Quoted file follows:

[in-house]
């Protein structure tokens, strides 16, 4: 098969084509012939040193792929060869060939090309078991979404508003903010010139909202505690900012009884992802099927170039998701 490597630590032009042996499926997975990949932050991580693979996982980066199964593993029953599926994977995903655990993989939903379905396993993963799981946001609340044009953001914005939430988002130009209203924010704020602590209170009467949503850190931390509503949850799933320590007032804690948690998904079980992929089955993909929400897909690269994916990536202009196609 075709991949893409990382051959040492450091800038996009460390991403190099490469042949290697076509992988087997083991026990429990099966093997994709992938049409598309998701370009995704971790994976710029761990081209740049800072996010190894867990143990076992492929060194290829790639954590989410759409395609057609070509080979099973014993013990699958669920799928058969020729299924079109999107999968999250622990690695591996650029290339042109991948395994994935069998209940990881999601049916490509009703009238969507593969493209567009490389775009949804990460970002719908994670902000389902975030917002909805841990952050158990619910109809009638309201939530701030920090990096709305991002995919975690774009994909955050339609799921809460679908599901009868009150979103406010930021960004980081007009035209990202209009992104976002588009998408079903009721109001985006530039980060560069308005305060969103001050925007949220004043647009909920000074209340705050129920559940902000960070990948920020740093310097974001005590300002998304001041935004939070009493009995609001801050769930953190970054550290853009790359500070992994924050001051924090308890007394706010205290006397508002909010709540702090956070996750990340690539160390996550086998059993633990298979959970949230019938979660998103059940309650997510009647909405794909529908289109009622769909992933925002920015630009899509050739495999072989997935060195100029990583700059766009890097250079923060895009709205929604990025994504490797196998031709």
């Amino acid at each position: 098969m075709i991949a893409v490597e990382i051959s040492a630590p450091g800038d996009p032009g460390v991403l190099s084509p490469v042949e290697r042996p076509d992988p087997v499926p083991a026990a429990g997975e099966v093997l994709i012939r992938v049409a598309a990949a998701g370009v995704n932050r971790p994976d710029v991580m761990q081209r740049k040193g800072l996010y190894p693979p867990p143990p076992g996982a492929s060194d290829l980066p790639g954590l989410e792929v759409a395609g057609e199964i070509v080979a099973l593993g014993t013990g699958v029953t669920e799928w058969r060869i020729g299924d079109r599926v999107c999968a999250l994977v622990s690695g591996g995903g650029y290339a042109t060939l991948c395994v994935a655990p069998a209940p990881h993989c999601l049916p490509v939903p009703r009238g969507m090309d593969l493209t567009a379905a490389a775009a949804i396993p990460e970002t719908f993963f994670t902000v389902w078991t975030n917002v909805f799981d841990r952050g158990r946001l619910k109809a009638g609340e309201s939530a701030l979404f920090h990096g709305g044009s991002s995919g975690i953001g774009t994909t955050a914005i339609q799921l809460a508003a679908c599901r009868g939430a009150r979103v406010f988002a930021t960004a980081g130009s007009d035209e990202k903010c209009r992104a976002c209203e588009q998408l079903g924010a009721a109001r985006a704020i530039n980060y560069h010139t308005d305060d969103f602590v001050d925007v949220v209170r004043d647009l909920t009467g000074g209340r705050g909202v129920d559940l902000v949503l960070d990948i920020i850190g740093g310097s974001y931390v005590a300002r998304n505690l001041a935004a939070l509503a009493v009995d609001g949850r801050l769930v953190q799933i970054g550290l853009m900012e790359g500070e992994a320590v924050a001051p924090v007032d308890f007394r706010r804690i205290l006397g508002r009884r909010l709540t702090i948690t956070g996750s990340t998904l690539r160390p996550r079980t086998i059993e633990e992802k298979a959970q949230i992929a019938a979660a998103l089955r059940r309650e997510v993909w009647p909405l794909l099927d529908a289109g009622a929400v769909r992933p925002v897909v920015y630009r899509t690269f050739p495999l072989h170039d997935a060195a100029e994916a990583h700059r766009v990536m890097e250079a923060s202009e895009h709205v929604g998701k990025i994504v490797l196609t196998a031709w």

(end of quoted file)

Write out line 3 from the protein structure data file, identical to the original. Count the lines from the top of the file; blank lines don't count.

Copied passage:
């Amino acid at each position: 098969m075709i991949a893409v490597e990382i051959s040492a630590p450091g800038d996009p032009g460390v991403l190099s084509p490469v042949e290697r042996p076509d992988p087997v499926p083991a026990a429990g997975e099966v093997l994709i012939r992938v049409a598309a990949a998701g370009v995704n932050r971790p994976d710029v991580m761990q081209r740049k040193g800072l996010y190894p693979p867990p143990p076992g996982a492929s060194d290829l980066p790639g954590l989410e792929v759409a395609g057609e199964i070509v080979a099973l593993g014993t013990g699958v029953t669920e799928w058969r060869i020729g299924d079109r599926v999107c999968a999250l994977v622990s690695g591996g995903g650029y290339a042109t060939l991948c395994v994935a655990p069998a209940p990881h993989c999601l049916p490509v939903p009703r009238g969507m090309d593969l493209t567009a379905a490389a775009a949804i396993p990460e970002t719908f993963f994670t902000v389902w078991t975030n917002v909805f799981d841990r952050g158990r946001l619910k109809a009638g609340e309201s939530a701030l979404f920090h990096g709305g044009s991002s995919g975690i953001g774009t994909t955050a914005i339609q799921l809460a508003a679908c599901r009868g939430a009150r979103v406010f988002a930021t960004a980081g130009s007009d035209e990202k903010c209009r992104a976002c209203e588009q998408l079903g924010a009721a109001r985006a704020i530039n980060y560069h010139t308005d305060d969103f602590v001050d925007v949220v209170r004043d647009l909920t009467g000074g209340r705050g909202v129920d559940l902000v949503l960070d990948i920020i850190g740093g310097s974001y931390v005590a300002r998304n505690l001041a935004a939070l509503a009493v009995d609001g949850r801050l769930v953190q799933i970054g550290l853009m900012e790359g500070e992994a320590v924050a001051p924090v007032d308890f007394r706010r804690i205290l006397g508002r009884r909010l709540t702090i948690t956070g996750s990340t998904l690539r160390p996550r079980t086998i059993e633990e992802k298979a959970q949230i992929a019938a979660a998103l089955r059940r309650e997510v993909w009647p909405l794909l099927d529908a289109g009622a929400v769909r992933p925002v897909v920015y630009r899509t690269f050739p495999l072989h170039d997935a060195a100029e994916a990583h700059r766009v990536m890097e250079a923060s202009e895009h709205v929604g998701k990025i994504v490797l196609t196998a031709w």